Banks – Goddess
Equal parts Fiona Apple, The Weeknd & Lauryn Hill, (Jillian) Banks released an astonishing debut record in 2014 with Goddess. While the album is mainly made up of material from her first two EPs, Fall Over and London, it features a large amount of new material as well. She has impressive control of her voice, dynamically resonating between dark R&B and soulful piano. While some tracks are stronger than others, there’s not one weak track on this record. It’s an autobiographical journey that will leave each listener pleasantly surprised.
Bleachers – Strange Desire
fun. guitarist Jack Antonoff had previously been a member of Steel Train, but after they decided to disband, he committed to fun. full-time. Their commercial and critical success with their sophomore record Some Nights gave him the opportunity to write songs with artists like Taylor Swift, Sara Bareilles, Tegan and Sara, and Christina Perri, and to pursue other musical ventures as well. Enter Bleachers. Their debut record, Strange Desire, was co-produced with John Hill and Vince Clarke (of Erasure and Depeche Mode fame), and feels like a John Hughes film in audio form. His songwriting skills and production work are vivid and vastly layered, and guest vocals from Grimes and Yoko Ono make it surprisingly more enjoyable. It stands on its own without having to ride the success of Some Nights and is one of 2014’s best records.
Charli XCX – Sucker
Unless you’ve been living under a rock the past two years, you’ve probably heard the name Charli XCX thrown around. Aside from her critically acclaimed debut record, True Romance, she’s found commercial success with Iggy Azalea’s “Fancy” and Icona Pop’s “I Love It”, as well as with her song “Boom Clap”. Her sophomore effort, Sucker, is her strongest yet. Whereas True Romance was electropop, Sucker is a full-blown punk pop record, with contributions from Rivers Cuomo of Weezer and Greg Kurstin. As a whole, the record is a middle finger to the music industry and its tendency to produce thoughtless pop music. Charli XCX knows what she wants for her music and pulls it off flawlessly. Some will brush it off as being too mainstream, but critically and commercially, Sucker is the best pop record released this year.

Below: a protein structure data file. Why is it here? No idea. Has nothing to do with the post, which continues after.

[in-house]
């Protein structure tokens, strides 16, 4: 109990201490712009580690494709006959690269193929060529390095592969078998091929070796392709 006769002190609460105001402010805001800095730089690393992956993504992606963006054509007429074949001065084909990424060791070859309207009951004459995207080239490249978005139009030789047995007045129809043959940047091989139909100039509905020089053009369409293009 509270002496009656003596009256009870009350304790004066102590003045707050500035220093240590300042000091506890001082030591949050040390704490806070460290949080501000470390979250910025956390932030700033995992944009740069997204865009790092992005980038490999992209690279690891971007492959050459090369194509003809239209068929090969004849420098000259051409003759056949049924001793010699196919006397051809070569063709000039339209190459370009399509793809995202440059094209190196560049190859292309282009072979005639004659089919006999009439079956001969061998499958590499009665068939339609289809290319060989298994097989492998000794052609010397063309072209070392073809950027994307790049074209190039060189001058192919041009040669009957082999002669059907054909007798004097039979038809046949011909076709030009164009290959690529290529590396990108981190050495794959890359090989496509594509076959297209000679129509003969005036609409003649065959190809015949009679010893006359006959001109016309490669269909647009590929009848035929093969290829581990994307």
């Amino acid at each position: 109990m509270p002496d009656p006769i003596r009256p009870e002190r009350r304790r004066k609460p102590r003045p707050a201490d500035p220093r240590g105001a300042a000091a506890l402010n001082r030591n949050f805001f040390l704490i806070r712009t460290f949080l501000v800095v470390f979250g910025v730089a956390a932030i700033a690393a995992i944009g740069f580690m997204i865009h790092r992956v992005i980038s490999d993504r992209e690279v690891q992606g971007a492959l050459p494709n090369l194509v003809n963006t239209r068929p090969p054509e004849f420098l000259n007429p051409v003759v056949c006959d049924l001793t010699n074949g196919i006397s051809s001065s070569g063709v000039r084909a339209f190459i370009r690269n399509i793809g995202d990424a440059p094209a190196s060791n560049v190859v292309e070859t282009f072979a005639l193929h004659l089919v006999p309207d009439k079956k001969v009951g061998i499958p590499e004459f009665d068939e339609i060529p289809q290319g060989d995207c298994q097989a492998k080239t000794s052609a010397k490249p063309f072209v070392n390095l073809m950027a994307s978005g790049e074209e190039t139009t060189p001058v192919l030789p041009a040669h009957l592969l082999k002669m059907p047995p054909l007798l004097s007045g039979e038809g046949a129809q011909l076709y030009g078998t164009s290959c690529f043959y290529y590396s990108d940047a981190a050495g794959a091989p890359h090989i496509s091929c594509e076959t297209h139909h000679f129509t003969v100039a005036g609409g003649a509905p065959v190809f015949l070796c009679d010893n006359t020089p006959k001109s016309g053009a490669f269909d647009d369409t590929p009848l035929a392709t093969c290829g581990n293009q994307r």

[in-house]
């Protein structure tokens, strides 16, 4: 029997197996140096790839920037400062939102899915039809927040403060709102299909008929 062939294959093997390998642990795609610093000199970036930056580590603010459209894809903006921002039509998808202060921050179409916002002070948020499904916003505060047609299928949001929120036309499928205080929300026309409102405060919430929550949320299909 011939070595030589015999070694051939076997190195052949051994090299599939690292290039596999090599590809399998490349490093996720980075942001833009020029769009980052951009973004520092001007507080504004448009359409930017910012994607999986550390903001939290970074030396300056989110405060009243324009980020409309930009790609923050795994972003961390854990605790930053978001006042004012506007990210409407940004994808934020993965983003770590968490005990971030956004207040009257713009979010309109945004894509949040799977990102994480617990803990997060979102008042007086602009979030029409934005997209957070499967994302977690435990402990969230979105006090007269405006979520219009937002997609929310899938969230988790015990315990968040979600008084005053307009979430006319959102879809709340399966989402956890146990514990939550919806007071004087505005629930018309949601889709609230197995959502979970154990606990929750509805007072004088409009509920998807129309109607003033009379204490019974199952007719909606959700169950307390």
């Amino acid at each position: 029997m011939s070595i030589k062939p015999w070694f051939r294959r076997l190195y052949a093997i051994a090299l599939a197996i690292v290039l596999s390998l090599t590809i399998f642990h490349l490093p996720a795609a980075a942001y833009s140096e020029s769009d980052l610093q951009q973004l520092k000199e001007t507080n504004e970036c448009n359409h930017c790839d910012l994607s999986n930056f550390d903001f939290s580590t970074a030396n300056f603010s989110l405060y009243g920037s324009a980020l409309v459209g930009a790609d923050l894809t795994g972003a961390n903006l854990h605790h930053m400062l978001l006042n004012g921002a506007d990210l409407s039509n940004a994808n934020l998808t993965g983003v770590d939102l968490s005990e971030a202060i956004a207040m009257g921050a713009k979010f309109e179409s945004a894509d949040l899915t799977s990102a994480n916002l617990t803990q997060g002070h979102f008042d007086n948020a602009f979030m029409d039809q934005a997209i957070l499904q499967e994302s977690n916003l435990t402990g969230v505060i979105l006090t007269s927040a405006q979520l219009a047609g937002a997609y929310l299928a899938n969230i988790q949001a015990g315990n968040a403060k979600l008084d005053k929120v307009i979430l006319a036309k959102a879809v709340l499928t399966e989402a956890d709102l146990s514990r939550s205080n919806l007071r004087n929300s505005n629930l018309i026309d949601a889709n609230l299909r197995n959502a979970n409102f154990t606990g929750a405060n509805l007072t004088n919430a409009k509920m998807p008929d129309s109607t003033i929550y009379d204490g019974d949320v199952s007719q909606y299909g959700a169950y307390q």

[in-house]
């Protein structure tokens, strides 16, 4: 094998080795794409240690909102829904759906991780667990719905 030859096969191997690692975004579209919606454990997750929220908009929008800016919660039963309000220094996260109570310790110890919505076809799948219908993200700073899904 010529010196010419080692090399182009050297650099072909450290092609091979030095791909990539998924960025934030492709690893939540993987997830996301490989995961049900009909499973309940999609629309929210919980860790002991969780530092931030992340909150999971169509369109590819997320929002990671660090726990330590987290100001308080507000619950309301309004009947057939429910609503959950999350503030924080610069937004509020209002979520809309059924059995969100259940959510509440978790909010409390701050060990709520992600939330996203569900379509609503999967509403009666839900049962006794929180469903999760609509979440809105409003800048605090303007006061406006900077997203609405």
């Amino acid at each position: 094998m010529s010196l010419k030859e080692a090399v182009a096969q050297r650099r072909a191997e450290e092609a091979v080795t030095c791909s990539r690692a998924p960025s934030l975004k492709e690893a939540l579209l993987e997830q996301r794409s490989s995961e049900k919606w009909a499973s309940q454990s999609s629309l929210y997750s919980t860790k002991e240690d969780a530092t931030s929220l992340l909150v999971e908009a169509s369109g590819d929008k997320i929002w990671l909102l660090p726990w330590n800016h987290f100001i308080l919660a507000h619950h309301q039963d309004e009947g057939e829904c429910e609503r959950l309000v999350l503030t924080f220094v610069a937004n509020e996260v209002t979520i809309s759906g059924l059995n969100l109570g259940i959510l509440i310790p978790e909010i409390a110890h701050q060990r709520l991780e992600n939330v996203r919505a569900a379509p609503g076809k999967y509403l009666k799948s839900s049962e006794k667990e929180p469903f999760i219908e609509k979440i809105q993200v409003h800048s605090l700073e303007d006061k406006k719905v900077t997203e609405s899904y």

Kings Kaleidoscope – Becoming Who We Are
A ten piece worship group from Seattle, Kings Kaleidoscope released their debut full-length this year with Becoming Who We Are. Originally from Mars Hill Church (now with Tooth & Nail/BadChristian Music), the band had released four EPs that had garnered praise from numerous sources, but with Becoming Who We Are, they received even greater critical acclaim than before. The record is 17 tracks long, and each track is heavily layered with numerous synthesizers, guitars, horns, drums & percussion, and just about any instrument you can think of. It’s a vivid collection of songs that many listeners will enjoy. They’ve seemed to bridge the originality gap that most “Christian artists” haven’t been able to. If you’re a follower of Jesus Christ and enjoy well-thought out worship music, Becoming Who We Are is definitely for you.
Royal Blood – Royal Blood
2014 was the year that “minimalist rock” gained widespread recognition. Usually made up of 2 members, one being a vocalist/multi-instrumentalist, the other being a drummer, minimalist rock bands thrive on creating vast soundscapes with very little instrumentation. One band that falls into that category is Royal Blood. Hailing from Brighton, England, their debut, self-titled LP is a short but highly impressive collection of straight-forward and accessible rock songs. Frontman Mike Kerr plays his bass like a regular guitar, which produces a near-identical but distinguishable result, and drummer Ben Thatcher plays with a sense of focus and awareness that compliments Kerr’s guitar work well. All in all, it’s a very solid debut record. Expect great things from Royal Blood in the near future.